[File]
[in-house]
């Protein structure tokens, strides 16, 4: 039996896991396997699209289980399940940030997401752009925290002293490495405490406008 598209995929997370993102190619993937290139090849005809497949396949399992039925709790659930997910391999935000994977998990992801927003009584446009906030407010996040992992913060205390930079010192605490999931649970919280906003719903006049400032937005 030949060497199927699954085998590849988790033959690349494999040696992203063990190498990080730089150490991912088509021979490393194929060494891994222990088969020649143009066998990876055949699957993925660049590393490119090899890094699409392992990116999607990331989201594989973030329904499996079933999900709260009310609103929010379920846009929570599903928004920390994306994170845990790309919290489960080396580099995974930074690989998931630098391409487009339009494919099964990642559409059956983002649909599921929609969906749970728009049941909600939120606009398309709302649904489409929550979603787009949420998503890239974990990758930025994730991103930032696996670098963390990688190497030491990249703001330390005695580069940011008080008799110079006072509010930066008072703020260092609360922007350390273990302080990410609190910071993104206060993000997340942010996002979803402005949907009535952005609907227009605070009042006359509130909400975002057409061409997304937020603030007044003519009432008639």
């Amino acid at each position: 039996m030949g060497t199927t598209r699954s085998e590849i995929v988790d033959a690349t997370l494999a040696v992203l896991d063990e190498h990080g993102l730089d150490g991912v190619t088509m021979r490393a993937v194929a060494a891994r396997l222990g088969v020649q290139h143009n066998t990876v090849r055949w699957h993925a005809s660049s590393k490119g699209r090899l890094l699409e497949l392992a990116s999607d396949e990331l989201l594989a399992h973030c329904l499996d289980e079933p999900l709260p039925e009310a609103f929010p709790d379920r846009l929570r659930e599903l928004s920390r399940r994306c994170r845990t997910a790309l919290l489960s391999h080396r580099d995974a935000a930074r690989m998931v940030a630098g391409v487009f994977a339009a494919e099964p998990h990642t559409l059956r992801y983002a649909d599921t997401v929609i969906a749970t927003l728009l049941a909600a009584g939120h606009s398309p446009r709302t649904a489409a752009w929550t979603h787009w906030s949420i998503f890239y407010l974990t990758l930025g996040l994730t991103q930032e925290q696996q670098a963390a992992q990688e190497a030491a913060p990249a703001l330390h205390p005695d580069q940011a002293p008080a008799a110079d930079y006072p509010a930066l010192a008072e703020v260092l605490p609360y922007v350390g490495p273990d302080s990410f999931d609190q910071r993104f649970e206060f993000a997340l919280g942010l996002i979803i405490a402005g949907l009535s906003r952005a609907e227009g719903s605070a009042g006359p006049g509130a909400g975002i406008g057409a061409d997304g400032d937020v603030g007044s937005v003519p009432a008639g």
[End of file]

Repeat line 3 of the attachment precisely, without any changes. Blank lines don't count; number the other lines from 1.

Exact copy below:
């Amino acid at each position: 039996m030949g060497t199927t598209r699954s085998e590849i995929v988790d033959a690349t997370l494999a040696v992203l896991d063990e190498h990080g993102l730089d150490g991912v190619t088509m021979r490393a993937v194929a060494a891994r396997l222990g088969v020649q290139h143009n066998t990876v090849r055949w699957h993925a005809s660049s590393k490119g699209r090899l890094l699409e497949l392992a990116s999607d396949e990331l989201l594989a399992h973030c329904l499996d289980e079933p999900l709260p039925e009310a609103f929010p709790d379920r846009l929570r659930e599903l928004s920390r399940r994306c994170r845990t997910a790309l919290l489960s391999h080396r580099d995974a935000a930074r690989m998931v940030a630098g391409v487009f994977a339009a494919e099964p998990h990642t559409l059956r992801y983002a649909d599921t997401v929609i969906a749970t927003l728009l049941a909600a009584g939120h606009s398309p446009r709302t649904a489409a752009w929550t979603h787009w906030s949420i998503f890239y407010l974990t990758l930025g996040l994730t991103q930032e925290q696996q670098a963390a992992q990688e190497a030491a913060p990249a703001l330390h205390p005695d580069q940011a002293p008080a008799a110079d930079y006072p509010a930066l010192a008072e703020v260092l605490p609360y922007v350390g490495p273990d302080s990410f999931d609190q910071r993104f649970e206060f993000a997340l919280g942010l996002i979803i405490a402005g949907l009535s906003r952005a609907e227009g719903s605070a009042g006359p006049g509130a909400g975002i406008g057409a061409d997304g400032d937020v603030g007044s937005v003519p009432a008639g």